Mosaics have long been an inspiration to designers across the world. Capturing the style and luxury of the Roman Empire, they use dozens of small individual tiles known as tessera to create intricate and elaborate designs.
Although tessera may be a new word to some of us, many will already be familiar with traditional mosaic floor patterns and of course the most popular modern examples displayed in family bathrooms and kitchens across the Globe. This technique has been used across the architectural spectrum from wall murals to fountains, fireplaces to ceilings and is now hugely popular in interior design, particularly on mirrors and photo frames.
At this year's Eurovision mosaic was given an extravagant twist when a mirrored moon featured in Austria’s entry performance and the extraordinary design work of Sarah Eberle in The Viking Cruises Garden of Inspiration at this year's Chelsea Flower Show won a gold medal.
But it's not just in architecture that this technique shines. This week's blog shows you how you can achieve spectacular printed results using the art-form to bring a new level of texture and depth to household items.
As you can see from Diz's designs below, taking either a floral design or a more specific animal image as the base for your mosaic creates beautiful, strong results. Diz has chosen a soft colour pallet here for a more authentic finish but the great thing about mosaic is that you really can experiment with colour as much as you'd like.
American mosaic artist Sonia King creates large mosaic pieces to inspire and provoke the senses and is a master when it comes to getting the very best out of bright colour. Her design for the Children's Medical Centre in Dallas incorporates images from nature and these kinds of design are particularly effective when translated onto fabric.
Some of the world's most prolific designers have used mosaic in their work, including Yves St Laurent who as well as using the style as inspiration for some of his catwalk pieces, particularly his 1976 Russian Collection, displayed this technique throughout his home in Marrakech, Jardin Marjorelle. Bill Willis's designs for the house are a fantastic example of what can be achieved with mosaic when you really embrace a bold colour pallet.
These examples of exclusive Stuart Morris designs are for The Roman Baths in Bath and The Roman Villa in Chedworth respectively. Whilst both of these examples are taken from our range of tea-towels the versatility of mosaic lends itself not only to fabric printing but also translates onto many of our products including scarves and paperweights, a great option for those looking to combine that sense of Romanesque luxury with a practical gift.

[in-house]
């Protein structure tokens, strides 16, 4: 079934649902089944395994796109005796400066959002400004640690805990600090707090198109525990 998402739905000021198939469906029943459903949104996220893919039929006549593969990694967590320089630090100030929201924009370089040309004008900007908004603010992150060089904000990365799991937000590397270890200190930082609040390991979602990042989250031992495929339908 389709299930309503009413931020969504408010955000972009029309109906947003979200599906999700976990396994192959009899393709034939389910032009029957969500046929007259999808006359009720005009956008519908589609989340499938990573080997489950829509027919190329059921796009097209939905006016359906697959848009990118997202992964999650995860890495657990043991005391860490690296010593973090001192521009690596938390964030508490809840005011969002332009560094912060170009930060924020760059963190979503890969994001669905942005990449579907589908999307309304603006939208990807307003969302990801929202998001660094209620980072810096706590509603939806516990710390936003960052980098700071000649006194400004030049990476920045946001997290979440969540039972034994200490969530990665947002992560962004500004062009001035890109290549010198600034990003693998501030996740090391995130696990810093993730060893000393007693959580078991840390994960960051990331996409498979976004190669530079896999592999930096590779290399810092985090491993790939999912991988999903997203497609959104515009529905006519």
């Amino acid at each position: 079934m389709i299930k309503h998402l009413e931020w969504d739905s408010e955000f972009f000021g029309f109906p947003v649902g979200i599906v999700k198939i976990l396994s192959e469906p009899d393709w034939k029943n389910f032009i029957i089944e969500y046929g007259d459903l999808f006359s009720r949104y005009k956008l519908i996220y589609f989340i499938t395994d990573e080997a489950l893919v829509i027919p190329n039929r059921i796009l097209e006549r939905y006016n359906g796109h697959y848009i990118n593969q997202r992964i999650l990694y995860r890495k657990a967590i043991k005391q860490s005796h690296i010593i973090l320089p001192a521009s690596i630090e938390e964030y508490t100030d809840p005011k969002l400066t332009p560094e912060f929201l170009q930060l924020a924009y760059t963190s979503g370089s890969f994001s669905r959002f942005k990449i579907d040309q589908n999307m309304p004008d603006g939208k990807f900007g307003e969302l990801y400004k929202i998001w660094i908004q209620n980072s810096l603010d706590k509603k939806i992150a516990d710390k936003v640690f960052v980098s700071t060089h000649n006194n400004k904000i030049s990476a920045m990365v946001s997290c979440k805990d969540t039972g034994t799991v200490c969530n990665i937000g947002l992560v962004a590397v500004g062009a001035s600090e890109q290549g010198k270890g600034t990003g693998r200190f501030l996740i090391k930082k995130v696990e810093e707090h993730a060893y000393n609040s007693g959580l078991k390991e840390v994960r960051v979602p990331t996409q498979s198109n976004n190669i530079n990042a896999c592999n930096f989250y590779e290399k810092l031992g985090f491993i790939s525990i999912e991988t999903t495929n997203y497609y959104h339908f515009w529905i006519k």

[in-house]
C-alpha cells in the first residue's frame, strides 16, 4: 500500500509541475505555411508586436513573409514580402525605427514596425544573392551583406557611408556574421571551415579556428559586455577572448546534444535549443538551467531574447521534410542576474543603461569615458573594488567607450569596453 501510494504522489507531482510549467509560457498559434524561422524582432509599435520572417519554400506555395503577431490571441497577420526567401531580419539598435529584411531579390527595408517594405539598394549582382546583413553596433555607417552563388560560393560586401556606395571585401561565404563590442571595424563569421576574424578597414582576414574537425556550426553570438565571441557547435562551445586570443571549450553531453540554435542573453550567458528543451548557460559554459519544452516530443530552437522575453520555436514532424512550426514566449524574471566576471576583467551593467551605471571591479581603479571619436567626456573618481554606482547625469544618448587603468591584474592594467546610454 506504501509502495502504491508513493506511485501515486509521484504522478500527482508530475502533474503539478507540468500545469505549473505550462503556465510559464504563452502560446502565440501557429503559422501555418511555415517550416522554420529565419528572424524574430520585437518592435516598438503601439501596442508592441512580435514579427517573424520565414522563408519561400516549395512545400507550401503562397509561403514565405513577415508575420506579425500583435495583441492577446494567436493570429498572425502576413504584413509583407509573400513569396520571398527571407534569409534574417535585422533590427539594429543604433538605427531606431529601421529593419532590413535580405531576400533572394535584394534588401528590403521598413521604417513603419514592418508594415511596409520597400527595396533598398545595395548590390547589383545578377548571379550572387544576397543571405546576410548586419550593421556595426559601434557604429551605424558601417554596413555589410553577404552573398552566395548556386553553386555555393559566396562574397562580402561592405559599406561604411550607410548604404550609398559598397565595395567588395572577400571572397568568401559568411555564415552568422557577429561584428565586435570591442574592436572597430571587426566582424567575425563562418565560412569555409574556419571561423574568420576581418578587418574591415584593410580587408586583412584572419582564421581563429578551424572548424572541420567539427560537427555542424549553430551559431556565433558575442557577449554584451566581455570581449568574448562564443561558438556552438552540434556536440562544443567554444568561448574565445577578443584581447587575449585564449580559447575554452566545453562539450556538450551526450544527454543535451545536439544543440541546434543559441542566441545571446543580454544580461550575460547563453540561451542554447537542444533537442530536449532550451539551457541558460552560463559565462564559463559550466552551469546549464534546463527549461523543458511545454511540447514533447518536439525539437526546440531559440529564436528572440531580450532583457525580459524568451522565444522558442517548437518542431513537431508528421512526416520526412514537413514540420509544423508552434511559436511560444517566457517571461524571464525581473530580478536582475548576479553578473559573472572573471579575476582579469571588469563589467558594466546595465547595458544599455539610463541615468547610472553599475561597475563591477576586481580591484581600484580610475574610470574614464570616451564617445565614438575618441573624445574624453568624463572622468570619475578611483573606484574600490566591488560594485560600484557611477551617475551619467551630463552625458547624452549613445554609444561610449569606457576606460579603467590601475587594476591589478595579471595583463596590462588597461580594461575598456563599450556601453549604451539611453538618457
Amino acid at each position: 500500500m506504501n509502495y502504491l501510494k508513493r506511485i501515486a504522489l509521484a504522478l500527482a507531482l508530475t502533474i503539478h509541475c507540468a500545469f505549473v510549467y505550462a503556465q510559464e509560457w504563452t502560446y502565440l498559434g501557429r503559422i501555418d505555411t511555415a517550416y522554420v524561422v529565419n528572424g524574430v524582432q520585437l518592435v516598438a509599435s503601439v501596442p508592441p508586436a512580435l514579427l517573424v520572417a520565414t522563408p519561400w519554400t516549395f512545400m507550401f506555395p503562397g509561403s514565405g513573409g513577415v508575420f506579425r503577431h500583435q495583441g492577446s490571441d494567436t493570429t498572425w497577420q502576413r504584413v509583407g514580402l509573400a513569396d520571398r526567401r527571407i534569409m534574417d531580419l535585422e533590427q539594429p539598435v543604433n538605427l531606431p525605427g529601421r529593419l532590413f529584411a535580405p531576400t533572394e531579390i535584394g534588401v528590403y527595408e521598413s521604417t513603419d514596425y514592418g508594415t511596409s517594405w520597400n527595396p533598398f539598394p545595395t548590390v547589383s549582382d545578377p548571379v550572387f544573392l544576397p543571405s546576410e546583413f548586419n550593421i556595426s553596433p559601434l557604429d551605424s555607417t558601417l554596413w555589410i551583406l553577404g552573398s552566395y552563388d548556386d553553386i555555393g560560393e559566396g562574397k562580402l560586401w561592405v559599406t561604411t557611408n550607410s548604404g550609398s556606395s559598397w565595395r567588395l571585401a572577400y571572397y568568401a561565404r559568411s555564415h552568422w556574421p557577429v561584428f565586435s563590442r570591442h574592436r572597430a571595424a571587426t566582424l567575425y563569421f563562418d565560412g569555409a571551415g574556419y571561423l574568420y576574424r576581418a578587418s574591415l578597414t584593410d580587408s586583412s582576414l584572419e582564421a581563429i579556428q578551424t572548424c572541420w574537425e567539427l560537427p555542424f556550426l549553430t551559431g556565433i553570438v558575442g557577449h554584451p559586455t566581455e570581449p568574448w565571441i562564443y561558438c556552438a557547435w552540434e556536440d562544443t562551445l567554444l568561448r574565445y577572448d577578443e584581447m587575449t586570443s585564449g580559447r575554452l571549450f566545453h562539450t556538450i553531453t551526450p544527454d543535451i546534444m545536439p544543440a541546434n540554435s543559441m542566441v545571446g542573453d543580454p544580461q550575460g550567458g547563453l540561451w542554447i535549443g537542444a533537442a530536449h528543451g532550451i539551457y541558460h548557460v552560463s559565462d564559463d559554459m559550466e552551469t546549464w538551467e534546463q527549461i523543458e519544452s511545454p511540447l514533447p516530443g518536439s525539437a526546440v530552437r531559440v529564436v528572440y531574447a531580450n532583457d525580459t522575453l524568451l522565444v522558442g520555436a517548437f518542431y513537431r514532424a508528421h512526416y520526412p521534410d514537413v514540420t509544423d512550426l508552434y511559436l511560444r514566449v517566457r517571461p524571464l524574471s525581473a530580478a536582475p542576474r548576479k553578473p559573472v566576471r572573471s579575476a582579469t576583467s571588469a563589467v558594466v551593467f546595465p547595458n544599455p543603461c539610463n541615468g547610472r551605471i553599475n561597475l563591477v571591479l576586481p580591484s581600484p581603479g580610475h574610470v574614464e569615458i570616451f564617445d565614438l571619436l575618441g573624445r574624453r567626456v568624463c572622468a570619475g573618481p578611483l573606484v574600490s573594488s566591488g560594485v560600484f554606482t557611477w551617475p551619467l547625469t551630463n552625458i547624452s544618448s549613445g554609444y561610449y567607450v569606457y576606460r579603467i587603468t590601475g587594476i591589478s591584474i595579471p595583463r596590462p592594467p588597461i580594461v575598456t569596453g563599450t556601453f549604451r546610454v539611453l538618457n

If you are interested in experimenting with this technique but want something a little different, the traditional mosaic style can be adapted for softer, more subtle designs. Here for example you can see how the principles of mosaic have been used to create a lace-like effect. By highlighting the grouting rather than the tessera in this instance, you are left with a clean, monocrome finish.
Whereas in the right hand image, Diz has shown you how, using a style with less definition can be really effective for background work on larger designs. This is ideal if you want to give the impression of using tessera but without being quite so prescriptive, particularly if you are new to the technique.
We hope we've inspired you to give mosaic design a go. If you'd like to learn more about the history of the art form take a look at this great article on the Mosaico website and the British Association for Modern Mosaic is a terrific site not only for heaps of inspiration but also a great place to go for a list of current artists and upcoming events.
If you have an idea but you're not sure where to begin or have a design but need some help deciding how to best translate it for merchandising, give our Team a call on 01473 820015 (Designs) or 01473 820016 (Merchandising) and speak to Terri and Steve.